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Little Talks. A Story of Krakow, Poland.

To be honest, I wasn't sure what to expect from Poland.  We have only really been learning about the negative events that have occurred there. I was excited to form my own opinion.

Our class loaded the bus and drove about two hours to the Wieliczka Salt Mine just outside of Krakow.  We descended the 54 flights of stairs to one of three levels we would eventually explore.  Our tour was around two hours and we still only saw 1% of the mine.  The mine opened in the 13th century making it one of the oldest salt mines in operation.  I didn't know that the term "salary" came from being paid in salt at that time.  Our guide encouraged us to lick the walls to taste the salt.  We was unsure at first, but before we knew it we were all sampling the walls at different times during the tour.  We also had the chance to sample concentrated brine which tasted like very salty water. The different chambers in the mine were beautiful.  Some had live animations demonstrating how the mine operated.  There was even a chapel in the mine with sculptures made of salt and a salt chandelier.  Our guide pointed out there was a mistake in one of the sculptures that was carved into wall, proving that not all of the architects were professionals (a horse was carved with both his right hooves in the air).  It was like a small city in the mine.  I had no idea it was this huge and I felt like I was in an art museum for most of the tour.   

After we surfaced (we got to take an elevator back up, don't worry), we made it the rest of the way to Krakow.  Our hostel was in a great area and we dispersed to find dinner in the area.  We stumbled upon an authentic Polish restaurant and I had meatball soup with quail eggs and meat and cheese pierogis (I know dad, I am proud of me too).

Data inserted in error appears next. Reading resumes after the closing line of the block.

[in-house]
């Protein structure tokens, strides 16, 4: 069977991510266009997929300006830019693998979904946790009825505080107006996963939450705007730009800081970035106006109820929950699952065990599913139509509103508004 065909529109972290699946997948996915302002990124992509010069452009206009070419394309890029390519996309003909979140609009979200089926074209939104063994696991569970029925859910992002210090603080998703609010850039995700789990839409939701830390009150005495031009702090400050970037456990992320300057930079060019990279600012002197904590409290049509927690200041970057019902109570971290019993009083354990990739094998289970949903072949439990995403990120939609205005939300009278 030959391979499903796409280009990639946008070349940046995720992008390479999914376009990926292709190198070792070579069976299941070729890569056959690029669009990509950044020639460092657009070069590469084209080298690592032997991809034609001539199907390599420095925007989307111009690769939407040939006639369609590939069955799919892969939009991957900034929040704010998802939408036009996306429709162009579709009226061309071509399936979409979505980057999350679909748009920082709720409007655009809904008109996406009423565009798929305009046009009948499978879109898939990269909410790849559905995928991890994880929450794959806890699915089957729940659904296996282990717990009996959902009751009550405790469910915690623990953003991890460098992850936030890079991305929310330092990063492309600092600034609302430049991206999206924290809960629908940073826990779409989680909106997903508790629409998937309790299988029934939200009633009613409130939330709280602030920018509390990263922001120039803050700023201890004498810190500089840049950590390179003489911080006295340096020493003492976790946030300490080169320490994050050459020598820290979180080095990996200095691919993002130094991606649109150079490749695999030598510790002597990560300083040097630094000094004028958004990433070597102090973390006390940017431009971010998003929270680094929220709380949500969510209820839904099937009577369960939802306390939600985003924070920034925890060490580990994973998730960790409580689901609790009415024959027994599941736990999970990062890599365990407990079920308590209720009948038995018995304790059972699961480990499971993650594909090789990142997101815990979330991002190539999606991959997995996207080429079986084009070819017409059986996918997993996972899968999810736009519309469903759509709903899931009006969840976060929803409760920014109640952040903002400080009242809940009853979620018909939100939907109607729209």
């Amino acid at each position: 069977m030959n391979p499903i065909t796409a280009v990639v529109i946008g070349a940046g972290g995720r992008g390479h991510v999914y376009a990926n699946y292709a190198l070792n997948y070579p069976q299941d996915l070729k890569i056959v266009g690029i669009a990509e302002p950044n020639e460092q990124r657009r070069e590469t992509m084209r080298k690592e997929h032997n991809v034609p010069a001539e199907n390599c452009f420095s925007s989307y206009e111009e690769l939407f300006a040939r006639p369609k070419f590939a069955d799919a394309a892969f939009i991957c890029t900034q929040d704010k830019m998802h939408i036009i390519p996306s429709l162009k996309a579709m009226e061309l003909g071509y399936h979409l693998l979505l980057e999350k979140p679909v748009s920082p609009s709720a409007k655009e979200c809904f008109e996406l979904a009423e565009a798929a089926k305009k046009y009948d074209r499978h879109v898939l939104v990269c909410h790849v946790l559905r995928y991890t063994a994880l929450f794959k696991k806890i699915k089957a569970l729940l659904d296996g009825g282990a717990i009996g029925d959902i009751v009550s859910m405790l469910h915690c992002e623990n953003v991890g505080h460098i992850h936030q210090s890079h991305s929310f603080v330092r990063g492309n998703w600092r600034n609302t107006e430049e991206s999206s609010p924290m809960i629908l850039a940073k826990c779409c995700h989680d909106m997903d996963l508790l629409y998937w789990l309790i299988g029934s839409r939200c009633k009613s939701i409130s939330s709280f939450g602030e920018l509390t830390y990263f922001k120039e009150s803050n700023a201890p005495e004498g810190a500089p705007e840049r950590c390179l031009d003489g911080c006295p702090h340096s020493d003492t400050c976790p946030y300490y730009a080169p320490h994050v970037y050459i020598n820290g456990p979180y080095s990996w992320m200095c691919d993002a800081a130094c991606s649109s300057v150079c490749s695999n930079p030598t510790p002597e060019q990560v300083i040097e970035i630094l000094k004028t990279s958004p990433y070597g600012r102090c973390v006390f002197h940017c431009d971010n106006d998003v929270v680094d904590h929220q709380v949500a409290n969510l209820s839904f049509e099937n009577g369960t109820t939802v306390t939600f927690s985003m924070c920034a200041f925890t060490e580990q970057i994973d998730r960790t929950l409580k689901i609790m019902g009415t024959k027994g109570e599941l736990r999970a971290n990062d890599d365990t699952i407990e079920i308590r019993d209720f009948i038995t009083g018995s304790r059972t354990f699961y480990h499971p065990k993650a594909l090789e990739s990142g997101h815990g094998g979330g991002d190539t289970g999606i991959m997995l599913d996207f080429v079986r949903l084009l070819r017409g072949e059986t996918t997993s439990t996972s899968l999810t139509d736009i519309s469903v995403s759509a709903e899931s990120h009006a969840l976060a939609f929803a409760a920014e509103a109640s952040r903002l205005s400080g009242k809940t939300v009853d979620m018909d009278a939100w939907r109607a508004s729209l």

After dinner, we met with some of the rest of the group at an outside bar with lounge chairs.  There was great apple and pear cider on tap.  Half ordered apple and half ordered pear, then we switched to decide what was the favorite ( I think apple came out on top).  We were being our typical "loud American" selves, but this time I didn't care quite as much.  The neighborhood we were in was very young and had trendy vibes to it.  I felt perfectly at home being twenty years old here as opposed to previous trips where we are quite a bit younger than the average crowd.  It was a haven for young people and we were thriving having fun and lots of laughs.  Our little talks like this are the ones that mean the most.  We don't talk about overly serious topics, but we bond closer together. The air got chilly quickly as the sun set so we called it a night.

We stayed at a place called Momo Town Hostel and it also had the young, trendy theme.

The next morning we visited Oskar Schindler's Enamel Factory.  The museum was so well done.  It was the right mix of seriousness and interactiveness to accommodate all ages.  It was organized by year and you could get you "passport" stamped before each year/exhibit.  The years were dark.  I tried to read as many of the captions as I could, but you could be in there for days and still not get through.  That is a common theme of a lot of places we visit.  They had testimonials from survivors of the Holocaust who were Schindler's employees and seeing their interviews was probably my favorite part.  A lot of their stories conveyed that their life was spared our to sheer luck.  It was a great experience for our group to put a lot of things into perspective.  

After the factory, Martin and Doug ushered us the the main square in Krakow.  We have seen so many city centers and I love seeing all of the differences and similarities between them.  Faviola asked me which city center has been my favorite on the trip and I couldn't choose just one.  They are all so unique and embody their own city.  I like that about all of them.  Saint Mary's Basilica and the Krakow Cloth Hall were prominent features in the centre.  Saint Mary's looks ordinary on the outside but absolutely miraculous on the inside.  I have no words for all of the colors and features on the inside. The Cloth Hall is a long hallway with vendors lining both sides.  It was filled with handmade crafts and amber jewelry (I bought my new favorite ring there).